you sleep facing away from me, eyes pointed
out at the rain, and i don’t know how to spit it out:
that the best part of my day is the waking.
it’s never cold anymore, never a startling ceiling.
it’s you, mumbling with sleep. you in the shower,
water in your teeth, blinding under bathroom lights.
you, brushing your hair, static glittery in the mirror,
lighting forest fires in the sink.
it’s catch and release, and every morning i practice
clenching and unclenching my fist. you come home
at odd hours, smelling of other people,
and i loosen my grip around you, wandering to the window.
hand on the glass, i focus on the rain instead.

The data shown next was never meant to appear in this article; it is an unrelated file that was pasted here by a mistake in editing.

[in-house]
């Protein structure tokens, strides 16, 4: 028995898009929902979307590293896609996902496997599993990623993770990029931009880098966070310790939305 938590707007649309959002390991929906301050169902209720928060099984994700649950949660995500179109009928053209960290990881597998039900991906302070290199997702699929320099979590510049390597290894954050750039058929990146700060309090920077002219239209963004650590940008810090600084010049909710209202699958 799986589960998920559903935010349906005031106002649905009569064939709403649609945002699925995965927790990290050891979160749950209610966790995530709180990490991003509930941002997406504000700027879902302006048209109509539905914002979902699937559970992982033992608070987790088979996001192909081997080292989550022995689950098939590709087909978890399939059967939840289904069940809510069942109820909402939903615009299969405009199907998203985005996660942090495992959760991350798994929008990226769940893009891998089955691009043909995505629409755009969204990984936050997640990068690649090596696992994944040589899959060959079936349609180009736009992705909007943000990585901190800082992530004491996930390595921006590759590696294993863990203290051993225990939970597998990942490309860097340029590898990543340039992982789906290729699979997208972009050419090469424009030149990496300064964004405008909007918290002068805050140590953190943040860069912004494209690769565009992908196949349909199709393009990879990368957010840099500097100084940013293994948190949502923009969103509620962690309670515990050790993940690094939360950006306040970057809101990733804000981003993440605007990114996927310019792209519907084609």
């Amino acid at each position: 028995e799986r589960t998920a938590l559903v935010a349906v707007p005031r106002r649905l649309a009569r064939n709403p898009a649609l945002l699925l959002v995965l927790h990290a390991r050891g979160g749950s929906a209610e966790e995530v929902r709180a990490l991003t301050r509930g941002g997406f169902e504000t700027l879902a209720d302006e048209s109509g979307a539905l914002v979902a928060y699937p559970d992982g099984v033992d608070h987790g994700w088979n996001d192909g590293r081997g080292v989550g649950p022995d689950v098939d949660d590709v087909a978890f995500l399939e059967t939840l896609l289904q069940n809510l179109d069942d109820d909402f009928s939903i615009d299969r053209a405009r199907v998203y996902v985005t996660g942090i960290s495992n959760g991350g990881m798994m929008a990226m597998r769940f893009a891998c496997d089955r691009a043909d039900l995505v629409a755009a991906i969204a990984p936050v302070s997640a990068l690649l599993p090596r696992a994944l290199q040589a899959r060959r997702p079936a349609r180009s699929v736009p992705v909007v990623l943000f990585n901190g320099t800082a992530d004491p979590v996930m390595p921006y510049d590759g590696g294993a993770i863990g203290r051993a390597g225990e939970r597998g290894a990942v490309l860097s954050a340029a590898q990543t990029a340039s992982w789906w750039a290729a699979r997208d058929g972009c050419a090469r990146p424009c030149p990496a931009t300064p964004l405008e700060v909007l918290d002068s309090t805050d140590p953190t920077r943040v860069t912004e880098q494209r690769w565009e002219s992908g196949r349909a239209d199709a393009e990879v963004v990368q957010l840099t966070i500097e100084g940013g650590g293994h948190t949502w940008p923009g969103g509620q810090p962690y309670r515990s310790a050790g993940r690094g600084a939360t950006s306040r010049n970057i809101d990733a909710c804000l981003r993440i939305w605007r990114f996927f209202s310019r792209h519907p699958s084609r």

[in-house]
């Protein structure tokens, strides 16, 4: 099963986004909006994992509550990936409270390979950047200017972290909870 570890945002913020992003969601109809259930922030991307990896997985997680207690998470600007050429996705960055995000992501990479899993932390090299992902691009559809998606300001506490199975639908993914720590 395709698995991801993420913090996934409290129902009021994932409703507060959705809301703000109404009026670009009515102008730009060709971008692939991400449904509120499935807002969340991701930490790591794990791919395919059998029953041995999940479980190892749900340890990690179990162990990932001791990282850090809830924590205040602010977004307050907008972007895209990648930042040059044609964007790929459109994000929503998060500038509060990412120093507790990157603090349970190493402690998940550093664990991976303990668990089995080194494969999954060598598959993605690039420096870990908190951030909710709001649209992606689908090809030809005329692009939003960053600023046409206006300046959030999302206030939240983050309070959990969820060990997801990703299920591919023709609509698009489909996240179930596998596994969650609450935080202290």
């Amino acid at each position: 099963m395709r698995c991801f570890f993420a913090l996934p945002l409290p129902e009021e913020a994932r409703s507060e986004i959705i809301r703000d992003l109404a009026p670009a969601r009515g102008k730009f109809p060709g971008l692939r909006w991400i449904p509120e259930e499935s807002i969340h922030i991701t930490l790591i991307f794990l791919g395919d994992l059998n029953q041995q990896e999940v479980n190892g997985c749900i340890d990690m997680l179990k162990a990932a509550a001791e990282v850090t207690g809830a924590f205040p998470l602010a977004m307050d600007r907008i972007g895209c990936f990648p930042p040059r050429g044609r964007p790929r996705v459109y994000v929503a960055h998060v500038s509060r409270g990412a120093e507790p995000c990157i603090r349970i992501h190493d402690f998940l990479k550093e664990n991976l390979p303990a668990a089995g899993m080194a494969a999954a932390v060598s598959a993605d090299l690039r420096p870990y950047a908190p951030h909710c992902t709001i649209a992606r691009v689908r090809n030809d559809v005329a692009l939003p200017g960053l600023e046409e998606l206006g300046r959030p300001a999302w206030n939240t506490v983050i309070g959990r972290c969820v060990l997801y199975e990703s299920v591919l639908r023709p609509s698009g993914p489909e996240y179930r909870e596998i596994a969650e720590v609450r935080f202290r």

it doesn’t surprise me the day you leave; i never felt
like you were mine. you were always nomadic,
slick in my fingers, out of my grasp. before you go,
you kiss my forehead, and then i am a bird,
watching your car shrink on the interstate.
you wind and wind, dowsed by a summer storm,
smooth and watery. at night, you fall asleep
under peach-stained skies.
one of these days, you will call from a payphone
and it will spill from between my teeth, gushing.
i will say: it was more, those mornings in the kitchen,
that daybreak delirium. now you are lost, gazing up at
constellations, and if you ever miss the feeling
of coming home at night, i will make up the bed,
stock the shelves with your cereal, kiss you on the cheek
in the doorway. hit the gas, i’ll say, but don’t stray too far.
Zoe Cunniffe is a poet and singer-songwriter from Washington, DC. She has previously been published in literary journals such as Velvet Fields, Trouvaille Review, Meniscus and The Showbear Family Circus, and she can be found on Instagram at @there.are.stillbeautifulthings.